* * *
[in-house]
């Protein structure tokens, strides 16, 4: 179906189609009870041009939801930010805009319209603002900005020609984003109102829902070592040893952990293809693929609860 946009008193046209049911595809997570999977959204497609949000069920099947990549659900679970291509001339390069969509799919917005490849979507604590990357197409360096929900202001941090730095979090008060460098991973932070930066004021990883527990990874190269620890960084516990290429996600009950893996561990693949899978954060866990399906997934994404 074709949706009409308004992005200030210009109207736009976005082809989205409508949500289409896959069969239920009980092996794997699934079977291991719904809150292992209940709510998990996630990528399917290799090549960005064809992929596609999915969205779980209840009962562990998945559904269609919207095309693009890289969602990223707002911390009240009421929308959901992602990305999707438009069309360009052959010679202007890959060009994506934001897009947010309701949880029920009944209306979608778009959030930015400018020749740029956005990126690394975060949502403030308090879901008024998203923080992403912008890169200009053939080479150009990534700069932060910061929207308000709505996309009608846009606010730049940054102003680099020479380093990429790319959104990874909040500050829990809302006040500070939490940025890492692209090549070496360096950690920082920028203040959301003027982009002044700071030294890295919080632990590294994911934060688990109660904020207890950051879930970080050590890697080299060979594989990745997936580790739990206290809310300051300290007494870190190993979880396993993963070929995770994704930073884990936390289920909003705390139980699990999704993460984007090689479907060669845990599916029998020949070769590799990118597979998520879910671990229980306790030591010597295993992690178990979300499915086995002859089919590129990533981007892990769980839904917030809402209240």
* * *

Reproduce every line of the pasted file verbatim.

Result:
[in-house]
């Protein structure tokens, strides 16, 4: 179906189609009870041009939801930010805009319209603002900005020609984003109102829902070592040893952990293809693929609860 946009008193046209049911595809997570999977959204497609949000069920099947990549659900679970291509001339390069969509799919917005490849979507604590990357197409360096929900202001941090730095979090008060460098991973932070930066004021990883527990990874190269620890960084516990290429996600009950893996561990693949899978954060866990399906997934994404 074709949706009409308004992005200030210009109207736009976005082809989205409508949500289409896959069969239920009980092996794997699934079977291991719904809150292992209940709510998990996630990528399917290799090549960005064809992929596609999915969205779980209840009962562990998945559904269609919207095309693009890289969602990223707002911390009240009421929308959901992602990305999707438009069309360009052959010679202007890959060009994506934001897009947010309701949880029920009944209306979608778009959030930015400018020749740029956005990126690394975060949502403030308090879901008024998203923080992403912008890169200009053939080479150009990534700069932060910061929207308000709505996309009608846009606010730049940054102003680099020479380093990429790319959104990874909040500050829990809302006040500070939490940025890492692209090549070496360096950690920082920028203040959301003027982009002044700071030294890295919080632990590294994911934060688990109660904020207890950051879930970080050590890697080299060979594989990745997936580790739990206290809310300051300290007494870190190993979880396993993963070929995770994704930073884990936390289920909003705390139980699990999704993460984007090689479907060669845990599916029998020949070769590799990118597979998520879910671990229980306790030591010597295993992690178990979300499915086995002859089919590129990533981007892990769980839904917030809402209240």